Many years ago when my mother was dying, she mentioned that she was taking a number of secrets to the grave. Not that she was stocking up; she was simply offering a statement of fact. She was proud to have been the keeper of accounts that others had deemed classified and, to the best of my knowledge, she kept her word.

Twenty-five years later, we’re living in a very different time. On the one hand, people now routinely spill the beans, whether we’re interested or not. We live in a period of chronic disclosure, which doesn’t bode well for privacy in general.

On the other hand, there will always be secrets, since there will always be conduct that people will try to conceal. Think Russian election meddling or sexual harassment, which have dominated the news of late. In such cases, the more disclosure, the better.

Secrets come in every stripe, many of them benign, useful, even festive. The anonymous donation to charity is a type of secret.

Ditto the surprise party or the unannounced return home of a soldier from abroad.

One could reasonably argue that some things should be kept under wraps. For instance, I recently read a memoir in which the author revealed more private thoughts and declarations than I, for one, wanted to know. Critics praised the book for its witty candor, though some readers may not have withstood the secret-baring long enough to find out.

Too much information – TMI – is no longer a term that applies to an occasional surfeit of details. It’s an epidemic that has devolved from the mandates of our digital life.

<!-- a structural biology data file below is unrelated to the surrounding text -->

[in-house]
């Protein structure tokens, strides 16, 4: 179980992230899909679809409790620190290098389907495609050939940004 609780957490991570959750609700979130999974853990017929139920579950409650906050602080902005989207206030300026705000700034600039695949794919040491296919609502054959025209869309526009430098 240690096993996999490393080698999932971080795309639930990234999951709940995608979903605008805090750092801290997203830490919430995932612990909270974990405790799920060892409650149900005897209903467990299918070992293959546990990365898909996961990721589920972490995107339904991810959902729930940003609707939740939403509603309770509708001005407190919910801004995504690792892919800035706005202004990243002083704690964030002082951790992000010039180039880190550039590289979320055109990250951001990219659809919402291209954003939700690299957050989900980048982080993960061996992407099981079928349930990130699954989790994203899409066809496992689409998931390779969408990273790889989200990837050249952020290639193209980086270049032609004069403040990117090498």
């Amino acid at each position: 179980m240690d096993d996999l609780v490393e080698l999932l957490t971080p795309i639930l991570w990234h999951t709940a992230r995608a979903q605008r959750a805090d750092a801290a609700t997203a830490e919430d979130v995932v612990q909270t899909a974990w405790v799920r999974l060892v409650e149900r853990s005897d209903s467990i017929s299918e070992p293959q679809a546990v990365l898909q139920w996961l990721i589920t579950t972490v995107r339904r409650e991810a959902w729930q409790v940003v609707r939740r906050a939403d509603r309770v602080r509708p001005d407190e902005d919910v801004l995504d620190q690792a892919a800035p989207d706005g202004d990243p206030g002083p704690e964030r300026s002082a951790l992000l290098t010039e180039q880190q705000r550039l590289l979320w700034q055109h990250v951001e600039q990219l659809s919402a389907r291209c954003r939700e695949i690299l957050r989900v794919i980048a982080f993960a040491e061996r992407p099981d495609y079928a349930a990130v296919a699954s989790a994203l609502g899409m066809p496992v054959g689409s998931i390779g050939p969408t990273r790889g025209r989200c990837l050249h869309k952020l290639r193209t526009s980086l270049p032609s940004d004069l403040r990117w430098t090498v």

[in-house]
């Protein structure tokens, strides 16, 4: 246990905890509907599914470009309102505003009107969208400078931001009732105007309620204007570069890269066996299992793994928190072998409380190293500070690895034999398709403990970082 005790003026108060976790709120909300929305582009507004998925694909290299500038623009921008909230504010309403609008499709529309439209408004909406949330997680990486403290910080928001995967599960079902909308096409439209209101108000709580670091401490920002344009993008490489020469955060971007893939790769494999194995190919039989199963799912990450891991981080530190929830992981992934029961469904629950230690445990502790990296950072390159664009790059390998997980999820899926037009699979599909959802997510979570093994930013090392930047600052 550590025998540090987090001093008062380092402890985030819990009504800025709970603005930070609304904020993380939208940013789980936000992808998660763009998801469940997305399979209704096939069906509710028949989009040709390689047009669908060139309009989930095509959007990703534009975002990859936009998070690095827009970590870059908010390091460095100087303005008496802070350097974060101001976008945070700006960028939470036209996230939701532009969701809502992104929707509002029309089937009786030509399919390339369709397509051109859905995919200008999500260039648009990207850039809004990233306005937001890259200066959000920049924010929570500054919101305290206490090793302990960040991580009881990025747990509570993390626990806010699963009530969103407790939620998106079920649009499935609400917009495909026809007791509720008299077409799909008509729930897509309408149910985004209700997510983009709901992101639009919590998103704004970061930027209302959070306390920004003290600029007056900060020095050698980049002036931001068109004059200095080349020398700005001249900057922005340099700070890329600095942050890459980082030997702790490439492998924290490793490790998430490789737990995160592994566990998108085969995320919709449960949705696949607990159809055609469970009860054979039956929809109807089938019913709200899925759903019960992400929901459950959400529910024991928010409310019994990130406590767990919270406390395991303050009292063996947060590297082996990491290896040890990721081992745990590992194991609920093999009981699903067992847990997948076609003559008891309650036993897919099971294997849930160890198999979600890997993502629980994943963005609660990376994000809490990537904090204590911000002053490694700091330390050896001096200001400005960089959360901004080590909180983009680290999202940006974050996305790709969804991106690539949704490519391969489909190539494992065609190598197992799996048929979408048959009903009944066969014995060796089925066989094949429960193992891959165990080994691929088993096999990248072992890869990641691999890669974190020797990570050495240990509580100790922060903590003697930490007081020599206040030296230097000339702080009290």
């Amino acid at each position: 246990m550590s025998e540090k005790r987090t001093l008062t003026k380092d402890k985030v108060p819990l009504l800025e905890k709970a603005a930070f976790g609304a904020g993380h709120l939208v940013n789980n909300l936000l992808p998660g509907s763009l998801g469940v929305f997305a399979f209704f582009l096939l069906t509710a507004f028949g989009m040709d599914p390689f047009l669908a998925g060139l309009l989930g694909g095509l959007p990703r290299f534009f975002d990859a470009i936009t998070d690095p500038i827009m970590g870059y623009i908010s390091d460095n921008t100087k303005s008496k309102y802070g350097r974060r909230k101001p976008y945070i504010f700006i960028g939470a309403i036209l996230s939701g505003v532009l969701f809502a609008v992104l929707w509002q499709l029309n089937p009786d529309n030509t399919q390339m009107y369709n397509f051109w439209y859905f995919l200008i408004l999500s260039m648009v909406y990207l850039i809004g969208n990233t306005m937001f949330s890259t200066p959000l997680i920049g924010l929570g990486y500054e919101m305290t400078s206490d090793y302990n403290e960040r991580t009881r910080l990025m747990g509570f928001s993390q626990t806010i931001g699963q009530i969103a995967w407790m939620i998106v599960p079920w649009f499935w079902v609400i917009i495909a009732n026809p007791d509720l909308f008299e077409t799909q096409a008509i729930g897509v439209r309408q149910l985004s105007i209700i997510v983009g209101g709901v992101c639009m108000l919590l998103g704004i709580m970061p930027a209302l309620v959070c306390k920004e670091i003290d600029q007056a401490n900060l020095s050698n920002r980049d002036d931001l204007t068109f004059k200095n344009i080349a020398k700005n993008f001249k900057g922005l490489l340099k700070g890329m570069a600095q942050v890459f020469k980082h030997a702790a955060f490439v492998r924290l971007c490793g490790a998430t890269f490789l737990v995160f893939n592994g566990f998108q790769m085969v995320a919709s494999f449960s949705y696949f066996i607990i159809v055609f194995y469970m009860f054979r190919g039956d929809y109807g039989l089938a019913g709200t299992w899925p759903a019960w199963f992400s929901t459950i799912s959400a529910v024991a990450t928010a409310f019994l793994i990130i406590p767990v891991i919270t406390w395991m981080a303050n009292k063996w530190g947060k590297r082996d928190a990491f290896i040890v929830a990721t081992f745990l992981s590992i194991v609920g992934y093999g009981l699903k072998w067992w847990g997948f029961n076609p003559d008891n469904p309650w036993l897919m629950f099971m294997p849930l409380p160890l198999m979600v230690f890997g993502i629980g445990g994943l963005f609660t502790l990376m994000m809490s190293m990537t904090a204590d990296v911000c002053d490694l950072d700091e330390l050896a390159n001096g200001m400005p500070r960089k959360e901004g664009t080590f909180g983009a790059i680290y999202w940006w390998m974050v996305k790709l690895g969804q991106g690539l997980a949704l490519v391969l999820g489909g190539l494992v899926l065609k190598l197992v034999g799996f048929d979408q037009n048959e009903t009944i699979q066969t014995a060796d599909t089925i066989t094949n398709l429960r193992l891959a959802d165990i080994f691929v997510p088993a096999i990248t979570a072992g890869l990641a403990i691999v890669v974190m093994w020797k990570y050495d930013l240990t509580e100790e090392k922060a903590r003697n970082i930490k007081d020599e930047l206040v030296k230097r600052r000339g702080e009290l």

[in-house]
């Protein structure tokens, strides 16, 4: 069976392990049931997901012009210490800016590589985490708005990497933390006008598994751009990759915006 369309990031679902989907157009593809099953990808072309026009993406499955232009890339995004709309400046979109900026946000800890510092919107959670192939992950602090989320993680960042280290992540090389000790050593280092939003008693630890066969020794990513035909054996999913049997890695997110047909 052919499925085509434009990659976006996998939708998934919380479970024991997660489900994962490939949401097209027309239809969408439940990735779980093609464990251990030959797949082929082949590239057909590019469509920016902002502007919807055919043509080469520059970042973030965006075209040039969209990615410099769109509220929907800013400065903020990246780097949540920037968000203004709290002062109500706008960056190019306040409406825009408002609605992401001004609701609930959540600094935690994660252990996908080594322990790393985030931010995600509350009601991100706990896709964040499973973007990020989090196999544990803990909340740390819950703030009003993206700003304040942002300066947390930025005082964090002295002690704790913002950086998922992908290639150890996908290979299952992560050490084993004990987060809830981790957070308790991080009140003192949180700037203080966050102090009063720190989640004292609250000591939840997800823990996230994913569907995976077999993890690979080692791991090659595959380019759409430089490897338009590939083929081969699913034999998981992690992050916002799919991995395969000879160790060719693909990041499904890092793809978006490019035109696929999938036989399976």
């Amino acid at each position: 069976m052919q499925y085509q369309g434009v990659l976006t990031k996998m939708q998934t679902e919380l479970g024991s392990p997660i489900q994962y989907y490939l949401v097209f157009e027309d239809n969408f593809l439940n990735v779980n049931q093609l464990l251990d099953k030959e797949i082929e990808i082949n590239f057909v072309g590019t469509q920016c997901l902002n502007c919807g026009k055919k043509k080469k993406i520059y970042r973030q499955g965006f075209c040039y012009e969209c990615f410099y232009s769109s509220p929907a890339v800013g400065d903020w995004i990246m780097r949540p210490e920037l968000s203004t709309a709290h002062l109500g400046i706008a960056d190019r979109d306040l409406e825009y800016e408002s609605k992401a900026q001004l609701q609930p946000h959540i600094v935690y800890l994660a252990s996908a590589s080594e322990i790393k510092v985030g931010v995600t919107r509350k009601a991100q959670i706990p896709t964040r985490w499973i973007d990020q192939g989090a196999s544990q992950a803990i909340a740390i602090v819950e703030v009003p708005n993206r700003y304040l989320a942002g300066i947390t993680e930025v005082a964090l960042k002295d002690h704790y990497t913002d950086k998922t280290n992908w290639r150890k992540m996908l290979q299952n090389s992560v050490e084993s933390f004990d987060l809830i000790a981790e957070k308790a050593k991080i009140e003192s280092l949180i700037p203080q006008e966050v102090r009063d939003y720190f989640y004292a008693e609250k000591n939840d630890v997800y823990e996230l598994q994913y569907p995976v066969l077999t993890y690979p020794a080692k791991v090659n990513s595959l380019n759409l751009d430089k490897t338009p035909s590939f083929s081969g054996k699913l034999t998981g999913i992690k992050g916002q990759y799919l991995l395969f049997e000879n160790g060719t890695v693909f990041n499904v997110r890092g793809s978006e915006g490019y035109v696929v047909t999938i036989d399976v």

“Share” is an actual command in much of our current software, followed by various methods for that sharing – Facebook, Google+, Twitter.

Nowhere is there a command to self-censor, be discreet or exercise restraint.

Those used to be internal mandates before we were conjoined with our gadgets. Not to mention the angst that could be spared if even a few seconds intervened between certain impulses and their presence online.

As a result, people share their every half-formed thought and feeling in emails, blogs and elsewhere, routinely invading their own privacy. That we all have that right is one of the great modern ironies.

Nor do we mean to breach the privacy of others, though that’s an inevitable result of so much public posting. In the digital era, the sheer speed and glut of information has an almost anesthetic effect.

Perhaps it shouldn’t be surprising that in a time of over-sharing, secrets have taken a hit.

I go back to the notion of my mother having died with other people’s secrets, like prized parts of herself.

“Some things are just sacred,” I can hear her saying, by way of explanation.

Yet her old-fashioned, generational view is just that – a throwback to a time when privacy actually mattered.

And if not privacy, then what about honor?